By Eliana Maria Filippozzi,
11 January 2006
Initially, it is important to note that the 1958 New York Convention on the Recognition of Foreign Arbitration Awards (the "Convention") only came into force in Brazil with the enactment of Decree No.4.311, on July 24, 2002. Prior to that, foreign arbitration in Brazil was subject to Law 9.307 of September 23, 1996, which still prevails in matters not expressly superseded by the Convention.
In accordance with Arts 35 and 36 of Law 9.307 of September 23, 1996, combined with Art.105(i) of the Brazilian Federal Constitution in force (as amended by the 45th Constitutional Amendment of 2004), foreign arbitration awards must be ratified by the Supreme Tribunal of Justice ("STJ") in accordance with the Internal Rules of the Supreme Federal Tribunal ("RISTF"), as applicable to the ratification of foreign judicial decisions.
Accordingly, the enforcement by the Brazilian courts of any final and conclusive arbitration award obtained in England is subject to the ratification of any such final and conclusive award by the STJ. Such ratification will be granted provided the following requirements are observed:
(1) the award must have been rendered by a tribunal duly vested with jurisdiction;
(2) the defendant must have been properly summoned or have appeared before the tribunal;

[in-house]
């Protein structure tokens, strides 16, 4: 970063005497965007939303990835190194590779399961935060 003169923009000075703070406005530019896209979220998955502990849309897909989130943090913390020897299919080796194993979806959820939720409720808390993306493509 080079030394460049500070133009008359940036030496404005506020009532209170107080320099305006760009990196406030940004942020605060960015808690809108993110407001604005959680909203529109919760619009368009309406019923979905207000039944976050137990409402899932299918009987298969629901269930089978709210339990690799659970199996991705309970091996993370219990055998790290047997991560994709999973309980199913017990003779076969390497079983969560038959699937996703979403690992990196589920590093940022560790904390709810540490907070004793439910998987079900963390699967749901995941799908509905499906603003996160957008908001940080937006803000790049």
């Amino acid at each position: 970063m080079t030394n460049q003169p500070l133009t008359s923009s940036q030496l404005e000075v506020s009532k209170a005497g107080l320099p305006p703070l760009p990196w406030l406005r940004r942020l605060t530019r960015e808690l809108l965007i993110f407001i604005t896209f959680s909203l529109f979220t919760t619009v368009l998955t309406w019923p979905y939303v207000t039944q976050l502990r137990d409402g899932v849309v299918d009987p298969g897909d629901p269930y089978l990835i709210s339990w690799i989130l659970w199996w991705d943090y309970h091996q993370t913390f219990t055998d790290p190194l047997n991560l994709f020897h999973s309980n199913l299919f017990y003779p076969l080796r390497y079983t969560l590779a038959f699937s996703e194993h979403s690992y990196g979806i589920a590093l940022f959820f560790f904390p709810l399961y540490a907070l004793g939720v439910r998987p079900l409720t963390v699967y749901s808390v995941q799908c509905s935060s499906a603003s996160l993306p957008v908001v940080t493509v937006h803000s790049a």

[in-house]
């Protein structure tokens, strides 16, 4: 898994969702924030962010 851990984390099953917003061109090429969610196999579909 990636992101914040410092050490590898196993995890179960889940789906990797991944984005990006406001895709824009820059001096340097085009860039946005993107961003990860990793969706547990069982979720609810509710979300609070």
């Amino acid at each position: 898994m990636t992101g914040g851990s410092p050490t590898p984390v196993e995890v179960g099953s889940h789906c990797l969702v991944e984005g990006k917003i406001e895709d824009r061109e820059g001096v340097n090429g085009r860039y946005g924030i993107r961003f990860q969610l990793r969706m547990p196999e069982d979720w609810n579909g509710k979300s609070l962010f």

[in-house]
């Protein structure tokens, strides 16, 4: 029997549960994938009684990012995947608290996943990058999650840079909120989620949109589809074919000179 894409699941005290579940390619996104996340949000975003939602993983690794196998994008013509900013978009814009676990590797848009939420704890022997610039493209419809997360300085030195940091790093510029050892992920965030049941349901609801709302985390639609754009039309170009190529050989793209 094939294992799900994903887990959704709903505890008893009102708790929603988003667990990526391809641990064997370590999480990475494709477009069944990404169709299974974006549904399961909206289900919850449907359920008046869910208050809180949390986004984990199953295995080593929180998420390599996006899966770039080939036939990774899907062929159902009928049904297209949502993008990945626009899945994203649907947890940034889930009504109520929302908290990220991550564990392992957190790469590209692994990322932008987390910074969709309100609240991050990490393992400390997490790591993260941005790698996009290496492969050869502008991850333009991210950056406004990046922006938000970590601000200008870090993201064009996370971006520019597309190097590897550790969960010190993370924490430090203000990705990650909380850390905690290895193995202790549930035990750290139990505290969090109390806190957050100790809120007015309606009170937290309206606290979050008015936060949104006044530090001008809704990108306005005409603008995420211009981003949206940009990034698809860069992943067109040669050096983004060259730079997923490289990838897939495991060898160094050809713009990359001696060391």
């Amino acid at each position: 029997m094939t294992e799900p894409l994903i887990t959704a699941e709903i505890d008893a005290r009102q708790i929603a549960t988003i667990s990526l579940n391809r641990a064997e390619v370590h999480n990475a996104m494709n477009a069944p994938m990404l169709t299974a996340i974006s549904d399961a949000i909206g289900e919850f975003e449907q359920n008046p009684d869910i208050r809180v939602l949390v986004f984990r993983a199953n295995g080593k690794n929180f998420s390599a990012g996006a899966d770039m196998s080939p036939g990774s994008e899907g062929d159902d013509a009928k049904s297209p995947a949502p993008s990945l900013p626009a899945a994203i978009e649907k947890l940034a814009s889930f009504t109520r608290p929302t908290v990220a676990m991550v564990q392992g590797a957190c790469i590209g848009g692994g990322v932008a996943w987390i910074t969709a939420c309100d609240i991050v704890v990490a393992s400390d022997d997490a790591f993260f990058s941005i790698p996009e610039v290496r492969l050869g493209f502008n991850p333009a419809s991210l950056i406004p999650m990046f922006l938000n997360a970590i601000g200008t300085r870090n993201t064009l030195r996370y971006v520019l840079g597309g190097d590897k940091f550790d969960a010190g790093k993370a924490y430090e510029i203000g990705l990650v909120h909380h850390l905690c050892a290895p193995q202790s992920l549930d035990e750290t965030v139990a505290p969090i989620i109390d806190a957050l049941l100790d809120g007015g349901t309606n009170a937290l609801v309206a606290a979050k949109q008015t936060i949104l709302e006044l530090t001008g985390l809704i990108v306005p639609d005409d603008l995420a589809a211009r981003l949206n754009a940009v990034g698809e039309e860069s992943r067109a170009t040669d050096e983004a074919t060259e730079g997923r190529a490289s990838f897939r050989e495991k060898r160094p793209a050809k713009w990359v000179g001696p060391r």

(3) the judgement must be final, as certified by the foreign Court;
(4) the judgement must be legalised by a Brazilian Consulate in the pertinent jurisdiction and translated into Portuguese by a sworn translator (Art.15 of the Law of Introduction to the Civil Code ("LICC");
and (5) the judgement cannot violate Brazil´s national sovereignty, public order or good morals (Art.17 of the LICC and Art.216 of the RISTF).
The jurisdiction of the Brazilian courts is a matter of national sovereignty, as further detailed below.
Public order is the legal precept that certain norms cannot be modified by the interests of the parties. The constitutional, administrative, criminal and procedural provisions are considered public order norms. In accordance with Art.III of the Convention, each signatory member shall recognise foreign arbitration awards and shall enforce them in accordance with the procedural rules of the territory where the award is evoked.
This prompted a debate in Brazil as to whether foreign arbitral awards should get the same treatment by the STJ as foreign judgments do. The majority of studies pertaining to this matter, albeit recent, indicate such requirement is present. Nonetheless, those who oppose a formal validation of an arbitration award also agree that if there is a violation of public order, national sovereignty and good morals, said award shall not be enforced.
The Convention does not contain any express reference to international lis alibi pendens, which occurs when parallel proceedings involving the same parties and causes of action are pending in different countries.
However, the rules contained in the aforementioned Convention determine that a signatory country may refuse the recognition and enforcement of an arbitral award if its competent authority finds that it would be contrary to its public policy (Art.V(2)(b)). Given its national character and broad definition, the interpretation of public policy provides the courts with grounds for not enforcing a foreign award they deem unsuitable.
The question as to whether lis pendens is a matter of public policy depends on national jurisdiction: